This year has been challenging to say the least and it seems as if each new development has brought more difficulties into the fold. However, many of us have faced these challenges head-on and shown an exceptional ability to adapt to the changing times.
As you already know, there are a wide range of effective strategies for teaching kindergartners, offering everything from useful activities to ideas for keeping students engaged!
The strategies and ideas we have outlined below are geared towards kindergarten classes but can be adapted to any grade to provide the tools you need to support your students through the end of the school year.
Teaching Strategies for Kindergarten in Any Learning Environment
Kindergarten is such an important year of education. It introduces your students to many of the skills they will carry with them through the rest of their school career and out into the real world. Because of this, you must choose effective teaching strategies to appeal to your students.
Visualization can significantly improve the overall learning experience for the visual learners in your class as well as your non-visual students. Visualization brings potentially dull or confusing concepts to life, which will directly impact the success of the lesson.
Through visualization your students can see how the lesson relates to the ‘real world.’ This approach can help them care more about the subjects you cover and prove that education stretches further than the classroom.
Utilizing visual aids like mind maps, Venn diagrams, videos and images instead of just reading text to your kindergartners can all help create a deeper and more engaging learning experience.
One of the benefits of teaching in a classroom is the opportunity to embrace cooperative learning. Here, you can pair your students of different abilities with one another to maximize their potential. Although in-person group learning is ideal, you can use video call features to break out students into their own groups and rooms.
You can do this either in small groups or for whole-class discussions, emphasizing that everybody needs to contribute. Of course, there are some roadblocks you might encounter. Your shy students may have trouble participating or presenting their ideas to the group, but pairing them with a more confident student can often help draw them out of their shell.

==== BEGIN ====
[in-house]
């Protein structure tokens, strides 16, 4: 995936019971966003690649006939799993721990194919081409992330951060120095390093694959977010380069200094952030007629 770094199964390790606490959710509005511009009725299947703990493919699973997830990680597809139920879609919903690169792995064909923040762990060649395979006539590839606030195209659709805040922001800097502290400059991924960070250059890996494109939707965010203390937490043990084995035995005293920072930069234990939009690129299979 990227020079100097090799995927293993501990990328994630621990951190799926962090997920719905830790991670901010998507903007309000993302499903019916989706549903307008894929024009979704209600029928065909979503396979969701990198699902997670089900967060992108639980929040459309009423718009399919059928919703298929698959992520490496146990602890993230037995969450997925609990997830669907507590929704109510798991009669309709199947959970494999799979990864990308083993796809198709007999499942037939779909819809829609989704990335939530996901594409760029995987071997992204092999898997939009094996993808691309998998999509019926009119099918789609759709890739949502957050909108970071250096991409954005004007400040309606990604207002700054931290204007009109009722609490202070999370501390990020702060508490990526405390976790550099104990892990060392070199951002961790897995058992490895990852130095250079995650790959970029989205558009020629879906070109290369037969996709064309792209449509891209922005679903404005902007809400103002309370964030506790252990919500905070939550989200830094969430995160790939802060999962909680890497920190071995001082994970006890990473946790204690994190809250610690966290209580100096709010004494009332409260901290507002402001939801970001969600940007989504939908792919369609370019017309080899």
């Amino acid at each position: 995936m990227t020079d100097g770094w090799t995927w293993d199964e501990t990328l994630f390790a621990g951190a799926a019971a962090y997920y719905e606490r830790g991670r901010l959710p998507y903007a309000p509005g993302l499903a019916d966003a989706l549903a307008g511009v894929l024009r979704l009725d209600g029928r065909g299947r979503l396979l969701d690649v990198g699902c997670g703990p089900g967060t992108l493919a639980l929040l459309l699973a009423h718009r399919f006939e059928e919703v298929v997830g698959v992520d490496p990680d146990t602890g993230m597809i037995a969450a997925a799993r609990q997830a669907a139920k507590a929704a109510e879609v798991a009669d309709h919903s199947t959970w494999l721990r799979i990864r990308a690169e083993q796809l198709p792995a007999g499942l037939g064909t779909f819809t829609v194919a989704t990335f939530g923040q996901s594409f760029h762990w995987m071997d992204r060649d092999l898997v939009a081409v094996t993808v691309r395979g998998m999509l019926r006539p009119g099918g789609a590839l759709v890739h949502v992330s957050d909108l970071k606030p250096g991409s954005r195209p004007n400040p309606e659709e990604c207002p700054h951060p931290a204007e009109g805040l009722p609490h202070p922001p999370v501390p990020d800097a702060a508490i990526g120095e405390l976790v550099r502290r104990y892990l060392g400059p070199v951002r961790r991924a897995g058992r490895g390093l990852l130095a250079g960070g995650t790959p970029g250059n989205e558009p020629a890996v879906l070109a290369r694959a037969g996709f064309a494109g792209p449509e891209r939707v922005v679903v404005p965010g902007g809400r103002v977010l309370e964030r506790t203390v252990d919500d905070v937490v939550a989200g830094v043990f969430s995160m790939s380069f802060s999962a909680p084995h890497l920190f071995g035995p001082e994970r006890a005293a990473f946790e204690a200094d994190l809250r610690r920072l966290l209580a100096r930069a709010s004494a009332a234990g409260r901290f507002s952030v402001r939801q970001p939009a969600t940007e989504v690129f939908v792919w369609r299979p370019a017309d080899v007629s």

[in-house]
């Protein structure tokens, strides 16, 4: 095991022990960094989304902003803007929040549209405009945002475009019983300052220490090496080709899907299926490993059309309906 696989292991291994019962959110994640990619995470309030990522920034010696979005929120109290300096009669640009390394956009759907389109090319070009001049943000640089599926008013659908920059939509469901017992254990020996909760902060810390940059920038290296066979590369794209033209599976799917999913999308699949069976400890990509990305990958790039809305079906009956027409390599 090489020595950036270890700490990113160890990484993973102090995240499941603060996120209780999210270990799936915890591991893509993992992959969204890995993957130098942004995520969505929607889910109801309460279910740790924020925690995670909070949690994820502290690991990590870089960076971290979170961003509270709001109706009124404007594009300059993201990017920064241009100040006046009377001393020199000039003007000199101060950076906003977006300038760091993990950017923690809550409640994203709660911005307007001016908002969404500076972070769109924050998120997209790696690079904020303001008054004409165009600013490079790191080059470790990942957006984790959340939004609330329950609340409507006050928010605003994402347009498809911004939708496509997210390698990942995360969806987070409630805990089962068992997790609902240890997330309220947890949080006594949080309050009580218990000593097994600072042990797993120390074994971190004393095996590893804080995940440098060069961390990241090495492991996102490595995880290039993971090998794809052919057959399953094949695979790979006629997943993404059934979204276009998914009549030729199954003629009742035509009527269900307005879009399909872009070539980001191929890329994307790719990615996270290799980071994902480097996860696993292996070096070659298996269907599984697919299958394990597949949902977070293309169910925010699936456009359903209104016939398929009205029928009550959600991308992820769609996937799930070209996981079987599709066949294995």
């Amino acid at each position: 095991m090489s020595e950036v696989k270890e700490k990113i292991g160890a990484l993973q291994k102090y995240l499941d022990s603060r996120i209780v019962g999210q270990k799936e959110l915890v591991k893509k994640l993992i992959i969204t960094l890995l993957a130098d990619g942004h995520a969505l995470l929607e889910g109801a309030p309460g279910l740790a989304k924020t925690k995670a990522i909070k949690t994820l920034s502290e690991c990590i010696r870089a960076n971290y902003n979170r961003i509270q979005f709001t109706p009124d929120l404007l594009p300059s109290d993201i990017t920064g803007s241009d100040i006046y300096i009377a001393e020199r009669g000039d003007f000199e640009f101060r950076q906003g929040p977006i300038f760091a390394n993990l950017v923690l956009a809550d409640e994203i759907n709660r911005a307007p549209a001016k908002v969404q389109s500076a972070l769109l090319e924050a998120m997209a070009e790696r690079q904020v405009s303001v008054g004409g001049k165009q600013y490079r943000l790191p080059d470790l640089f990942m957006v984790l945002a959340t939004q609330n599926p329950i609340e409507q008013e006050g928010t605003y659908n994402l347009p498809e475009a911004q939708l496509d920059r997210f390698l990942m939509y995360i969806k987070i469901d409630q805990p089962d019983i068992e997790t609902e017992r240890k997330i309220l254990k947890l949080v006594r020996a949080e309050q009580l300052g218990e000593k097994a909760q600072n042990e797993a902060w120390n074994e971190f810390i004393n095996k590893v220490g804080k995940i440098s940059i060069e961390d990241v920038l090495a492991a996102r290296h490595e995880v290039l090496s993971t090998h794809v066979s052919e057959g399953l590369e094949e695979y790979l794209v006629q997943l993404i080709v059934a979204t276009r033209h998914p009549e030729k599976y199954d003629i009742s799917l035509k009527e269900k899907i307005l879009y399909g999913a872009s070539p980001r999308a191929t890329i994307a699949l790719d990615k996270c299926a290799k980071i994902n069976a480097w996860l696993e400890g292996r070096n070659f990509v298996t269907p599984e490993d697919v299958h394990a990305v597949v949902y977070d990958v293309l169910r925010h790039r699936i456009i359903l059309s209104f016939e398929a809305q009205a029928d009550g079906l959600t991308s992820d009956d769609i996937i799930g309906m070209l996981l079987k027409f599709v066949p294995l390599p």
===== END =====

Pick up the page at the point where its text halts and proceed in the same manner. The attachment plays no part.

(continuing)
You can also assign students specific jobs within their group. For example, one can provide the artwork for the project, another can do the writing and a third can do the presentation to the class.
Co-op learning works well as it can give your students the confidence they need to participate more in class. While it can take time for this confidence to manifest, it will come eventually and this gives students the critical thinking skills they need, thanks to the lively discussion that comes from working with a partner or in groups.
Differentiated Instruction to Ensure Everyone is on Track
If there are any drawbacks to having a large kindergarten classroom, it is that not all students can get your full attention all day long. As much as kindergarten teachers like yourself strive to give everyone equal attention this is not always possible. From this, there is a risk that some of your students could fall behind.
This is why differentiation is so useful in a kindergarten classroom and why it stands out as one of the most effective teaching strategies.
Here, you can assign different activities based on the needs of each student. You can achieve this with worksheets of varying difficulties or setting up work stations around the classroom, where students can choose tasks that appeal to them. If everything goes as planned, this approach will keep the more advanced students busy on work that helps them learn independently, preventing any disruptions and allow you to provide individualized instruction to your students that require additional support.
Take a Strategic Approach to Behavior Management